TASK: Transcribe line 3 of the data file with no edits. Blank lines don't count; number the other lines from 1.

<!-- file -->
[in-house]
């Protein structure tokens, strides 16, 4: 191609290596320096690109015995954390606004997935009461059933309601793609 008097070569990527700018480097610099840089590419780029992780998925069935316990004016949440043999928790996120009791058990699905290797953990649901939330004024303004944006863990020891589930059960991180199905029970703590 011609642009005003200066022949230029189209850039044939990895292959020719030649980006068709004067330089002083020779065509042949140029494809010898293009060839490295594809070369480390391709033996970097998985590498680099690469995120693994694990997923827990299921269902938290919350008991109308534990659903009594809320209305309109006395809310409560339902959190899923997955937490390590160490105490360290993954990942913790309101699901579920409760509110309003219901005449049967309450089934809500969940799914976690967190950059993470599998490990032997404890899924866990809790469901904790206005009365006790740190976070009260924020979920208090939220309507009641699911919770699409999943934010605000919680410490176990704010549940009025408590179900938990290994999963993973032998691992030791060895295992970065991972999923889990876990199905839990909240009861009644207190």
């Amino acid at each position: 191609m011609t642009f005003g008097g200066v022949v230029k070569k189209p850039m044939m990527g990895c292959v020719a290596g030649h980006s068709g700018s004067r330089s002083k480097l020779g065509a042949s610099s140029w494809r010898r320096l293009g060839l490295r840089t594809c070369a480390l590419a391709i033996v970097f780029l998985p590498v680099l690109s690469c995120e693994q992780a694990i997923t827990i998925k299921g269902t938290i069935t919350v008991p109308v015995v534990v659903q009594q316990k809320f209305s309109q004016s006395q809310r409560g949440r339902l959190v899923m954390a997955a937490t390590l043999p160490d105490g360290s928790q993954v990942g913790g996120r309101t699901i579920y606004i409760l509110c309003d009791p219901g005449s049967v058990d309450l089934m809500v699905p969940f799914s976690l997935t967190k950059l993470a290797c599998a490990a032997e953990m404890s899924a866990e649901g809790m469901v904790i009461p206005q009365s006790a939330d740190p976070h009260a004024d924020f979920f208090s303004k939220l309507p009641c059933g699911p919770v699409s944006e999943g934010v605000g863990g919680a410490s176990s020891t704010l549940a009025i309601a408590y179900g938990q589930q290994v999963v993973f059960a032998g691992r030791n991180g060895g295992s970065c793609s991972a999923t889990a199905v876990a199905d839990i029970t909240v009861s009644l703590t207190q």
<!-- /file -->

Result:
């Amino acid at each position: 191609m011609t642009f005003g008097g200066v022949v230029k070569k189209p850039m044939m990527g990895c292959v020719a290596g030649h980006s068709g700018s004067r330089s002083k480097l020779g065509a042949s610099s140029w494809r010898r320096l293009g060839l490295r840089t594809c070369a480390l590419a391709i033996v970097f780029l998985p590498v680099l690109s690469c995120e693994q992780a694990i997923t827990i998925k299921g269902t938290i069935t919350v008991p109308v015995v534990v659903q009594q316990k809320f209305s309109q004016s006395q809310r409560g949440r339902l959190v899923m954390a997955a937490t390590l043999p160490d105490g360290s928790q993954v990942g913790g996120r309101t699901i579920y606004i409760l509110c309003d009791p219901g005449s049967v058990d309450l089934m809500v699905p969940f799914s976690l997935t967190k950059l993470a290797c599998a490990a032997e953990m404890s899924a866990e649901g809790m469901v904790i009461p206005q009365s006790a939330d740190p976070h009260a004024d924020f979920f208090s303004k939220l309507p009641c059933g699911p919770v699409s944006e999943g934010v605000g863990g919680a410490s176990s020891t704010l549940a009025i309601a408590y179900g938990q589930q290994v999963v993973f059960a032998g691992r030791n991180g060895g295992s970065c793609s991972a999923t889990a199905v876990a199905d839990i029970t909240v009861s009644l703590t207190q």